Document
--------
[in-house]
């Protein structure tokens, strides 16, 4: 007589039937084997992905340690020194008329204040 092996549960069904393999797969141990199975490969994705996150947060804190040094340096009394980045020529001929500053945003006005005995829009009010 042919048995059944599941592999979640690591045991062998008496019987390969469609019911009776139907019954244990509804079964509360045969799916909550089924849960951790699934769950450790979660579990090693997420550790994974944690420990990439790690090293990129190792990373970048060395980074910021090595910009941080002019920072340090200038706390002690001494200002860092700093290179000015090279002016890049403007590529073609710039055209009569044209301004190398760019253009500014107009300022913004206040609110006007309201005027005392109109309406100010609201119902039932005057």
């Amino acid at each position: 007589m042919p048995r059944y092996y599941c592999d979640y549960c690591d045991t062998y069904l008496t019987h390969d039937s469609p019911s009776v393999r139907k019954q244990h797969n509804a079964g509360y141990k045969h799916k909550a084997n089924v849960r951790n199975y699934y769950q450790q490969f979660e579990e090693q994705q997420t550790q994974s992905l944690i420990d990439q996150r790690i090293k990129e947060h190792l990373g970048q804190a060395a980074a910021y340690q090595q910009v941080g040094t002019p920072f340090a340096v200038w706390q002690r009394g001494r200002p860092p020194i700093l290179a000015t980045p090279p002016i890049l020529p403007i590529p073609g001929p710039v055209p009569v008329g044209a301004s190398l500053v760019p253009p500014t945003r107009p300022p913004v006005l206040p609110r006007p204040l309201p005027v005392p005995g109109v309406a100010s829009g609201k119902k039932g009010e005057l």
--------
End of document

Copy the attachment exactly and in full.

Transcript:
[in-house]
């Protein structure tokens, strides 16, 4: 007589039937084997992905340690020194008329204040 092996549960069904393999797969141990199975490969994705996150947060804190040094340096009394980045020529001929500053945003006005005995829009009010 042919048995059944599941592999979640690591045991062998008496019987390969469609019911009776139907019954244990509804079964509360045969799916909550089924849960951790699934769950450790979660579990090693997420550790994974944690420990990439790690090293990129190792990373970048060395980074910021090595910009941080002019920072340090200038706390002690001494200002860092700093290179000015090279002016890049403007590529073609710039055209009569044209301004190398760019253009500014107009300022913004206040609110006007309201005027005392109109309406100010609201119902039932005057």
């Amino acid at each position: 007589m042919p048995r059944y092996y599941c592999d979640y549960c690591d045991t062998y069904l008496t019987h390969d039937s469609p019911s009776v393999r139907k019954q244990h797969n509804a079964g509360y141990k045969h799916k909550a084997n089924v849960r951790n199975y699934y769950q450790q490969f979660e579990e090693q994705q997420t550790q994974s992905l944690i420990d990439q996150r790690i090293k990129e947060h190792l990373g970048q804190a060395a980074a910021y340690q090595q910009v941080g040094t002019p920072f340090a340096v200038w706390q002690r009394g001494r200002p860092p020194i700093l290179a000015t980045p090279p002016i890049l020529p403007i590529p073609g001929p710039v055209p009569v008329g044209a301004s190398l500053v760019p253009p500014t945003r107009p300022p913004v006005l206040p609110r006007p204040l309201p005027v005392p005995g109109v309406a100010s829009g609201k119902k039932g009010e005057l």